What if you could reliably run PHP without Nginx or Apache, but also without relying on its internal server? What if you could do async operations in PHP with true multi threading, fully taking advantage of multi core processors without hacks or a jungle of callbacks? What if you had drag and drop installation support for your PHAR packaged web apps in an environment identical to its production counterpart? Enter Appserver (application server).
The Appserver is developed in PHP for PHP and lets you do all that and more. There's no point in me boring you with the technical specifications – instead, here's the Appserver crew doing their best to explain what it is, why it is, and why you want it.
Bruno: Joining us today are Tim Wagner, Johann "Hans" Zelger and, occassionally, Stefan Wilkommer. Let's start out with a short introduction. Who are you as a group, and what are your roles, individually?
Tim: We're just some guys working for TechDivision GmbH, a web agency in the south of Germany. Hans is actually working as Head of Magento, I'm still Head of Development. We've no real roles actually. Whenever we can we try to work together on new features …
Stefan: I started to work for Tim 12 years ago at TechDivision. In 2006 I took over the company together with my brother Josef and we started working on open source web based projects. When Magento was introduced in 2007 we began to grow quite fast. Hans and Tim joined our Team in 2008 and 2009. Since then we worked on lots of projects in the PHP area. As I am a technician I was responsible for technology in the beginning but my role changed in the last years more in the direction of financial controlling and company strategy.
Hans: I have been working with Tim for a long time on several customer projects for TechDivision GmbH. Tim has had the idea for the Application Server in PHP since I've known him. I was fascinated from the beginning, so I started working with him on the project whenever I had free time :)
Tim: Hans is focusing more on stuff like the pthreads integration and UI customization like the design and implementation of the new admin interface or the website. I'm more focused on stuff like configuration, optimization and deployment …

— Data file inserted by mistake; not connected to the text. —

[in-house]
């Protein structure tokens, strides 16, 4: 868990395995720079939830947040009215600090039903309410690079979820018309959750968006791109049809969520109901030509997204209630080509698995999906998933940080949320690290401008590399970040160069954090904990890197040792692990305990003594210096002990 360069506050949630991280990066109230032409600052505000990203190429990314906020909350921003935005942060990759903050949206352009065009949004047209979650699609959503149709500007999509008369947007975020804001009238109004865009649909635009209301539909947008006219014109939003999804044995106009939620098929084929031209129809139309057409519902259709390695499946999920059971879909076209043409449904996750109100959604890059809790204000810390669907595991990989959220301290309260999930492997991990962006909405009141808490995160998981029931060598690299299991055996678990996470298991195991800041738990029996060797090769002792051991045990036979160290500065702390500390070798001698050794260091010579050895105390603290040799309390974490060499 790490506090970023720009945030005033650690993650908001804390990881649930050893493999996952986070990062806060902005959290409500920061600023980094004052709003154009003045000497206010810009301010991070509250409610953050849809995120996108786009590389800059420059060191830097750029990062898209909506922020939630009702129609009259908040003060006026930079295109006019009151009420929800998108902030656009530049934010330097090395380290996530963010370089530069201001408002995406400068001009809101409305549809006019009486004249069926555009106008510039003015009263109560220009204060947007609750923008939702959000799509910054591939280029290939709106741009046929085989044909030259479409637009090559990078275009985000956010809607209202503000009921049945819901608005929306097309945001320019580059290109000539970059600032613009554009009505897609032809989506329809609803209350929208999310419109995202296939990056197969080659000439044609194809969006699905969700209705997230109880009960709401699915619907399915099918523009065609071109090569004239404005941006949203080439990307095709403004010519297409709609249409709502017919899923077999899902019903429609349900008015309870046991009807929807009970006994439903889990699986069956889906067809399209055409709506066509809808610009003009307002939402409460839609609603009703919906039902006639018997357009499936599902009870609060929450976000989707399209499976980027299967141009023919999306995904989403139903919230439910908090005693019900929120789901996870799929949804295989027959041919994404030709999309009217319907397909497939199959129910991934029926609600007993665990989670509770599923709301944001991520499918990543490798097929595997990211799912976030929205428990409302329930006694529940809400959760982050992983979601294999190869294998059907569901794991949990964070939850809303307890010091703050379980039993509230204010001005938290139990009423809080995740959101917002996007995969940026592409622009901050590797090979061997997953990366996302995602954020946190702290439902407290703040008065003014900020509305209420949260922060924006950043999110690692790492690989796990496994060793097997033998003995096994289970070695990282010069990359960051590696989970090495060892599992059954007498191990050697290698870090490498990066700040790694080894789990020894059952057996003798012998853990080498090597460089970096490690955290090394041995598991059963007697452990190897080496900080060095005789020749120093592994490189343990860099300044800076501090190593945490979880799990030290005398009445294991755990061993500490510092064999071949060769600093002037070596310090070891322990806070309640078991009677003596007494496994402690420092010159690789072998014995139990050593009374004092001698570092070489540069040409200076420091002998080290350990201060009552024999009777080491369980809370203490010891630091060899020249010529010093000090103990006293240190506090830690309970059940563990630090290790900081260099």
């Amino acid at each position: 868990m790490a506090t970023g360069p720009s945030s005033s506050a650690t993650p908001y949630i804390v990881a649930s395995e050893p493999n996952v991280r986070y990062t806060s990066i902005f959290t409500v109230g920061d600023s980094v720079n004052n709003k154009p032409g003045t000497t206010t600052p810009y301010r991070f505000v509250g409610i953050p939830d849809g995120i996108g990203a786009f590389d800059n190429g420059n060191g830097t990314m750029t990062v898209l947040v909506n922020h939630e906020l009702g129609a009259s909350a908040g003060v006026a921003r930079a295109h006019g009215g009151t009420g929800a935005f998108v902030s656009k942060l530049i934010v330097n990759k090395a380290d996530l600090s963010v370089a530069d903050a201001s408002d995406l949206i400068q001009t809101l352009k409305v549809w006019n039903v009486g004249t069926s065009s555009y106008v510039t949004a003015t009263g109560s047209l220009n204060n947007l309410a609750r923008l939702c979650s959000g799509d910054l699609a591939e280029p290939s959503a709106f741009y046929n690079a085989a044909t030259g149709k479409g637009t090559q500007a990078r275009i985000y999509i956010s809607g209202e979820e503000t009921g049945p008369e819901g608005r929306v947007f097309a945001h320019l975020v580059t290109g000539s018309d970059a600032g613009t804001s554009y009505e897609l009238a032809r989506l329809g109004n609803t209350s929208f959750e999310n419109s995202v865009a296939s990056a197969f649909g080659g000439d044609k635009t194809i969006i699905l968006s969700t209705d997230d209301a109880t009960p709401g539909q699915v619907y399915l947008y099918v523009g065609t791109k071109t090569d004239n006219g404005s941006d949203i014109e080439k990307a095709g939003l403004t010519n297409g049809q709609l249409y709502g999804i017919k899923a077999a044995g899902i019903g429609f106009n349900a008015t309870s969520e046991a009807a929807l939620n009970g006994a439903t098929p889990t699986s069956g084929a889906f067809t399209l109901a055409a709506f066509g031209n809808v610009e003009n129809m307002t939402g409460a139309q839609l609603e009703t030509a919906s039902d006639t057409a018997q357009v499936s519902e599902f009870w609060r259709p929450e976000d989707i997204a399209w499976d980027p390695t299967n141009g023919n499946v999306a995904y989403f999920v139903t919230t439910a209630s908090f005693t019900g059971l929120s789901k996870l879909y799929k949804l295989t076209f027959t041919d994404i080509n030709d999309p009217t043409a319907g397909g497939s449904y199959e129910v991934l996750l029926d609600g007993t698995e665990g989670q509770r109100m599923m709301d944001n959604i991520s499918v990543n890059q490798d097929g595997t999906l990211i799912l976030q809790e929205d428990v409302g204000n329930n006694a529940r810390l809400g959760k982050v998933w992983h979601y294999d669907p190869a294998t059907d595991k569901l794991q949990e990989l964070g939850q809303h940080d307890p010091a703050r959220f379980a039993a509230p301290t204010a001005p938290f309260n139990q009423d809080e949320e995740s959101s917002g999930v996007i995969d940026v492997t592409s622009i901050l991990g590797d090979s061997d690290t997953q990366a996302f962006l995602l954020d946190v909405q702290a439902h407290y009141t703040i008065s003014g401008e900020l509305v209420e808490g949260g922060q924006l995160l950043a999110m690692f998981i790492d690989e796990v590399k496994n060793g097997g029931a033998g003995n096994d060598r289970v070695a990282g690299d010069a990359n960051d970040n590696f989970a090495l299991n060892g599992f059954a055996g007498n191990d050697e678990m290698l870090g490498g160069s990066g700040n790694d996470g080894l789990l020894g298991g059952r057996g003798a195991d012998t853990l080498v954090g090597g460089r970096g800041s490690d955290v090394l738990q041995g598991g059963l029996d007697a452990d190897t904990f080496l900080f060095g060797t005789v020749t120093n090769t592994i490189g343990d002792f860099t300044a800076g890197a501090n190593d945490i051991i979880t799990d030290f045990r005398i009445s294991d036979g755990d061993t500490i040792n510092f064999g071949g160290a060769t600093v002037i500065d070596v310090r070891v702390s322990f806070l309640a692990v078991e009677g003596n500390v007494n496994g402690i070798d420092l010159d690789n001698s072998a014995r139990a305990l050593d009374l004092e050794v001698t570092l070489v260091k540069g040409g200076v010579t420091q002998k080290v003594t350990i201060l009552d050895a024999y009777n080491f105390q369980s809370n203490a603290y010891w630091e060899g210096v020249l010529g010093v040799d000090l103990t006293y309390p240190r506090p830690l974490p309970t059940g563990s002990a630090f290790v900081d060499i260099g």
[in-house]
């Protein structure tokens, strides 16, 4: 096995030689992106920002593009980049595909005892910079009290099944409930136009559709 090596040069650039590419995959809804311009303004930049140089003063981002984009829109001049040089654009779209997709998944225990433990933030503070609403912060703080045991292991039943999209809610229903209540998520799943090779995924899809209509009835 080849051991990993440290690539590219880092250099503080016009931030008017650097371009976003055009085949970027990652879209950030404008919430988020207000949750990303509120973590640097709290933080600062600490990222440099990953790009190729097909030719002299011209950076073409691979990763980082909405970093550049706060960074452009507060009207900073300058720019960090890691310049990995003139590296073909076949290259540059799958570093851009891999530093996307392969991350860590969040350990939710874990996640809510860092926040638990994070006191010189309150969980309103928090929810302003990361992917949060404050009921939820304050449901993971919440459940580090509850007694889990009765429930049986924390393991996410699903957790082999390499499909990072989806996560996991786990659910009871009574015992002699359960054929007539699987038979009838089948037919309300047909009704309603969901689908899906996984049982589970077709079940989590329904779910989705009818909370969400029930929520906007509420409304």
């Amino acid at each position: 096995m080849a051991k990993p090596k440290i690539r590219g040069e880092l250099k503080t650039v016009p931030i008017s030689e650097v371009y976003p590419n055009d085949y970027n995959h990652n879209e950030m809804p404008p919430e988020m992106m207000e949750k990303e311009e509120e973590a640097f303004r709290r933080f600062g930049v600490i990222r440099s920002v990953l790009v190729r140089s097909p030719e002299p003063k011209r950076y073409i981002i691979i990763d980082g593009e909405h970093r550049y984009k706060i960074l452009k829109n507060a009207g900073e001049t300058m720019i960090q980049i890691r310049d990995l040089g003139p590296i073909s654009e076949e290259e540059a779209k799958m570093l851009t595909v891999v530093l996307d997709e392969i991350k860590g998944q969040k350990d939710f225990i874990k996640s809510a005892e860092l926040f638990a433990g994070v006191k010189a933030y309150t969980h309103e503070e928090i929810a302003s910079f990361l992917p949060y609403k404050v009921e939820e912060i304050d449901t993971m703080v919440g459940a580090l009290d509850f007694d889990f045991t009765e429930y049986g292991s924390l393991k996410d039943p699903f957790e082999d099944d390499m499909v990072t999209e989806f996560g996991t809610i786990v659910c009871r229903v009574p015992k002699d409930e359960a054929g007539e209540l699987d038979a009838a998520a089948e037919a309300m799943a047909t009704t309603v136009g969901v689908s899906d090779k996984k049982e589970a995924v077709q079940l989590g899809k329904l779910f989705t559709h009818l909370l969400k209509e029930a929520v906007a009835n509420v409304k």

Bruno: So, what is Appserver, and why did you develop it?
Hans: Ok, I think thats Tim's part… he has an accurate perception of the Appserver :)
Tim: The Appserver is a middleware solution that provides services like a servlet container, a persistence container, a message queue, a timer service (can be used as some kind of CRON job) and a web socket server. We started with the servlet container that is more or less a webserver, not like Apache/Nginx, more like Tomcat. As many PHP applications out there are actually not ready to run in a servlet container, because they do not have any servlets yet, we're integrating a default servlet for such applications to make them work.
Bruno: Some people might be coming across the term "servlet" for the first time. Could you expand on it a little bit?
Tim: A servlet is a class in which the developer can implement his functionality. For example when you use a servlet engine you don't have an
index.php for bootstrapping. Instead, you have a servlet that may have the role of a controller class, and the main bootstrapping will automatically be done by the servlet container.
Hans: Another important point is that Appserver includes a web server (the servletcontainer) so you don't need Apache or Nginx or any other alternative in front of your webapps.
Bruno: So, PHP itself serves your app? Does it use the internal PHP webserver as available from 5.4, or something else entirely? How does vhost configuration calculate into all this?
Hans: That's correct. PHP itself serves the apps installed on the Appserver. We aren't using the internal php webserver included since 5.4 because we will provide the entire functionality of the Appserver written in clean PHP code. So everyone can improve the webserver functionality without learning C first. At the moment you can edit the main configuration file
etc/appserver.xml for adding vhosts that point to specific webapps. Some time soon we'll provide a backend configuration panel for Appserver where you can do this kind of configuration more comfortably.
Bruno: That sounds great! What about performance? Is this type of PHP's serving ability comparable to old school solutions like Nginx or Apache? Have you run any benchmarks to compare them in any way?